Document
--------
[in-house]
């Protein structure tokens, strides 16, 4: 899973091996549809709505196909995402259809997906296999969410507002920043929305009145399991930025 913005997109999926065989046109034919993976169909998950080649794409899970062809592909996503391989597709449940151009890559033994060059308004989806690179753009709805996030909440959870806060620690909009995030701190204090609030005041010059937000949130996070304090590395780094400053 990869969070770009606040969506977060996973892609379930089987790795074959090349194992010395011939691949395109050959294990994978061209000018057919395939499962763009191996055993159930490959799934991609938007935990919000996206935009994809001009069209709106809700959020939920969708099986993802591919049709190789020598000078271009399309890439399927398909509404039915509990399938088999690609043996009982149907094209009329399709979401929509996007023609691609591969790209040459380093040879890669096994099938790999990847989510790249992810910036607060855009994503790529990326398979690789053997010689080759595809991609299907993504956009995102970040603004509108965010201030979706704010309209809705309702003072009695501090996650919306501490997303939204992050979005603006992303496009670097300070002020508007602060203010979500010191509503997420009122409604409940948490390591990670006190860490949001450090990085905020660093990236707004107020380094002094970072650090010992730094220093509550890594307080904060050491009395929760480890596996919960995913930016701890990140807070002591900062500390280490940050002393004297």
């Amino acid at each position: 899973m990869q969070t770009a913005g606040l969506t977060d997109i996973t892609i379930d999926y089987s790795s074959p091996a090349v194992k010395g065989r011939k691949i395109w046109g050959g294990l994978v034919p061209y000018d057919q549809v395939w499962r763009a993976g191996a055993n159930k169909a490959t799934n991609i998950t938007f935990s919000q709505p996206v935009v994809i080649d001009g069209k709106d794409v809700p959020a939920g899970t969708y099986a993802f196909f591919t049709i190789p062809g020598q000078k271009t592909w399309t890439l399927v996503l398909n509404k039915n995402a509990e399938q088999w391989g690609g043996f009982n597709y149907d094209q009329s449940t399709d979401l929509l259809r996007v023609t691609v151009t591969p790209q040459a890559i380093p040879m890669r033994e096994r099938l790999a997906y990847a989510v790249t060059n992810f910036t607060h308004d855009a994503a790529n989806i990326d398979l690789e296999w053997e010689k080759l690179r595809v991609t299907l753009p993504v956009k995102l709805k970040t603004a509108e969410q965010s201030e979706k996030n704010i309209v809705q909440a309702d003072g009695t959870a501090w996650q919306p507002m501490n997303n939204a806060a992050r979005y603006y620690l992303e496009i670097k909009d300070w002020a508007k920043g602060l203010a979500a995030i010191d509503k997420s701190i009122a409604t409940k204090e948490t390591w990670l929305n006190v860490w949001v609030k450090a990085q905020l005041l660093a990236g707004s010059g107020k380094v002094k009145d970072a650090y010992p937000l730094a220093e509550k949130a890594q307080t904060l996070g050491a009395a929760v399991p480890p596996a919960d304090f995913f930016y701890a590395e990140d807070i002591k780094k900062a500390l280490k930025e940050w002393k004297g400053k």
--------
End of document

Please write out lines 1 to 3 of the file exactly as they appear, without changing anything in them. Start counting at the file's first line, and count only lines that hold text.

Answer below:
[in-house]
């Protein structure tokens, strides 16, 4: 899973091996549809709505196909995402259809997906296999969410507002920043929305009145399991930025 913005997109999926065989046109034919993976169909998950080649794409899970062809592909996503391989597709449940151009890559033994060059308004989806690179753009709805996030909440959870806060620690909009995030701190204090609030005041010059937000949130996070304090590395780094400053 990869969070770009606040969506977060996973892609379930089987790795074959090349194992010395011939691949395109050959294990994978061209000018057919395939499962763009191996055993159930490959799934991609938007935990919000996206935009994809001009069209709106809700959020939920969708099986993802591919049709190789020598000078271009399309890439399927398909509404039915509990399938088999690609043996009982149907094209009329399709979401929509996007023609691609591969790209040459380093040879890669096994099938790999990847989510790249992810910036607060855009994503790529990326398979690789053997010689080759595809991609299907993504956009995102970040603004509108965010201030979706704010309209809705309702003072009695501090996650919306501490997303939204992050979005603006992303496009670097300070002020508007602060203010979500010191509503997420009122409604409940948490390591990670006190860490949001450090990085905020660093990236707004107020380094002094970072650090010992730094220093509550890594307080904060050491009395929760480890596996919960995913930016701890990140807070002591900062500390280490940050002393004297």
């Amino acid at each position: 899973m990869q969070t770009a913005g606040l969506t977060d997109i996973t892609i379930d999926y089987s790795s074959p091996a090349v194992k010395g065989r011939k691949i395109w046109g050959g294990l994978v034919p061209y000018d057919q549809v395939w499962r763009a993976g191996a055993n159930k169909a490959t799934n991609i998950t938007f935990s919000q709505p996206v935009v994809i080649d001009g069209k709106d794409v809700p959020a939920g899970t969708y099986a993802f196909f591919t049709i190789p062809g020598q000078k271009t592909w399309t890439l399927v996503l398909n509404k039915n995402a509990e399938q088999w391989g690609g043996f009982n597709y149907d094209q009329s449940t399709d979401l929509l259809r996007v023609t691609v151009t591969p790209q040459a890559i380093p040879m890669r033994e096994r099938l790999a997906y990847a989510v790249t060059n992810f910036t607060h308004d855009a994503a790529n989806i990326d398979l690789e296999w053997e010689k080759l690179r595809v991609t299907l753009p993504v956009k995102l709805k970040t603004a509108e969410q965010s201030e979706k996030n704010i309209v809705q909440a309702d003072g009695t959870a501090w996650q919306p507002m501490n997303n939204a806060a992050r979005y603006y620690l992303e496009i670097k909009d300070w002020a508007k920043g602060l203010a979500a995030i010191d509503k997420s701190i009122a409604t409940k204090e948490t390591w990670l929305n006190v860490w949001v609030k450090a990085q905020l005041l660093a990236g707004s010059g107020k380094v002094k009145d970072a650090y010992p937000l730094a220093e509550k949130a890594q307080t904060l996070g050491a009395a929760v399991p480890p596996a919960d304090f995913f930016y701890a590395e990140d807070i002591k780094k900062a500390l280490k930025e940050w002393k004297g400053k």